The Mercer Island City Council was set to discuss the city’s 2019-2020 budget on Nov. 20, and address the impacts from the failure of Proposition 1. The city also outlined the consequences in a press release sent Nov. 15.
Proposition 1, a levy lid lift that failed in the Nov. 6 General Election, would have generated sufficient funding to maintain current levels of service across a wide range of city programs, including police and emergency services, mental health counseling, safety net services, maintenance of parks, trails, playgrounds and ball fields and recreation services.
“With the failure of the levy lid lift measure, the city will need to make reductions, starting with programs that the city is not legally required to provide,” a city press release stated.
In the proposed 2019-2020 biennium budget, service reductions for the city’s Youth and Family Services Department include reducing a full-time administrative assistant position and a full-time geriatric specialist position to half time. In addition, there could be two full-time school-based mental health counselor positions eliminated. Currently, four counselors serve each of the four elementary schools.
For the Parks and Recreation Department, one full-time special events coordinator position will be eliminated, and other vacant positions will be left unfilled, reducing the number of community events, limiting maintenance and stewardship activities, and reducing Community Center hours of operations.
Other proposed cuts include the deputy fire chief position, and the police department will leave a full-time patrol officer position vacant.
The council is reviewing the proposed 2019-2020 budget including the reductions recommended by the city manager to balance the budget. More information about the depth and impact of proposed cuts can be gleaned from the budget message section of the proposed 2019-2020 budget.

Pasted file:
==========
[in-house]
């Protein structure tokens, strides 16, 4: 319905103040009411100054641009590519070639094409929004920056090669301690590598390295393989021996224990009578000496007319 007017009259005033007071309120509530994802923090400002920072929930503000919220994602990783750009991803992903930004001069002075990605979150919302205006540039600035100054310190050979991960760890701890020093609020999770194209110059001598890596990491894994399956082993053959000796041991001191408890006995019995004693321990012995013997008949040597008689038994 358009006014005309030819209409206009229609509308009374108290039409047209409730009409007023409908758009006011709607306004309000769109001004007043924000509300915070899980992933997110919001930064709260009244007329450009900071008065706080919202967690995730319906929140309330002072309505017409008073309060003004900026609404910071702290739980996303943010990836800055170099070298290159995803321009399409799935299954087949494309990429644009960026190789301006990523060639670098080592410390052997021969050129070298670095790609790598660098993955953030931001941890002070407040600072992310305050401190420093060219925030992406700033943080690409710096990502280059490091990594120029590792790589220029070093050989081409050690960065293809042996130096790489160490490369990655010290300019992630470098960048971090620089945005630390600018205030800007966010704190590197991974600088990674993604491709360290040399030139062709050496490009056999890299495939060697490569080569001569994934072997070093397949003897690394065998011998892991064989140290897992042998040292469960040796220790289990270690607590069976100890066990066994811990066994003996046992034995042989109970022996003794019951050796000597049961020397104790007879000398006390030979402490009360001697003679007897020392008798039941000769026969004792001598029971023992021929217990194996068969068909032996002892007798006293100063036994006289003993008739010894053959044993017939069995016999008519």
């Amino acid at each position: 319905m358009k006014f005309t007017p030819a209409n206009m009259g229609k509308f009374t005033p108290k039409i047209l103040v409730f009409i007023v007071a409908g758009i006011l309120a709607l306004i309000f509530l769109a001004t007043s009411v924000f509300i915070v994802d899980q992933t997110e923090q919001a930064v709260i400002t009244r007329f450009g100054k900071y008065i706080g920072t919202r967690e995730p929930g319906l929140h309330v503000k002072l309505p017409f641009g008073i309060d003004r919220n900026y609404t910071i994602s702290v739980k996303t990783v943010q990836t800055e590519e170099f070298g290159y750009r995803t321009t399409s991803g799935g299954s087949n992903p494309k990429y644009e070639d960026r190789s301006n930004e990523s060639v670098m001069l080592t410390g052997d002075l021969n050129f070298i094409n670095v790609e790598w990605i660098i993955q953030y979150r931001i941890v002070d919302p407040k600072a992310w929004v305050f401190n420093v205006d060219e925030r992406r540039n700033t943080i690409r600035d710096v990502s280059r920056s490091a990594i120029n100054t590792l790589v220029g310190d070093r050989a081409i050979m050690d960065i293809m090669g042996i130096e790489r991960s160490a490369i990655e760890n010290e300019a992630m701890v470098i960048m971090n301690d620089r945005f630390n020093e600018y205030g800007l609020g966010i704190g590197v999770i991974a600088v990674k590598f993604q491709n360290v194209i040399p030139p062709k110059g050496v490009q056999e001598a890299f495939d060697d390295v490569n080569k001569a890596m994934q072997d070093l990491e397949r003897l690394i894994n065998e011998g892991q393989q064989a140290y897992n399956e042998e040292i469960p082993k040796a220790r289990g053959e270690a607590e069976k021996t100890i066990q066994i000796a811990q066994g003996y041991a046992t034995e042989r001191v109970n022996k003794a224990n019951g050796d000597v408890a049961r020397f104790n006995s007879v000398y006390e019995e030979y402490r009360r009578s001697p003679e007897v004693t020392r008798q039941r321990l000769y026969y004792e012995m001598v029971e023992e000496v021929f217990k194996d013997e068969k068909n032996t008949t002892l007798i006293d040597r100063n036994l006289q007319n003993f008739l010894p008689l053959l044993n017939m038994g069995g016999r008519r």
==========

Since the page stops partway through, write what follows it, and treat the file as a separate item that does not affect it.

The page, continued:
The city still projects an estimated deficit of $3.7 million starting in 2021, which will result in further service reductions going forward.
According to the budget message, the city also is looking to develop a fiscal sustainability plan and hire outside consultants to review the city’s development services and fire departments, as well as its municipal court.
During the review on Nov. 20, after the Reporter’s print deadline, the council expected to give the city manager direction to finalize the budget for the next two years. Also on Nov. 20 agenda was adoption of the 2019 property tax ordinances and beautification fund ordinance, approval of the 2019 utility rate resolutions and approval of the DSG fee structure resolution.
The 2019-2020 proposed biennial budget totals $143.2 million in expenditures across all funds. The city’s proposed capital budget is $15.5 million in 2019 and $17.3 million in 2020, and the proposed budget for the general fund and Youth and Family Services fund totals $35.5 million in 2019 and $35.9 million in 2020. The city expects to end 2020 with $4.6 million in its contingency fund.
Adoption of the final budget is set for Dec. 4. See www.mercergov.org/budget for more.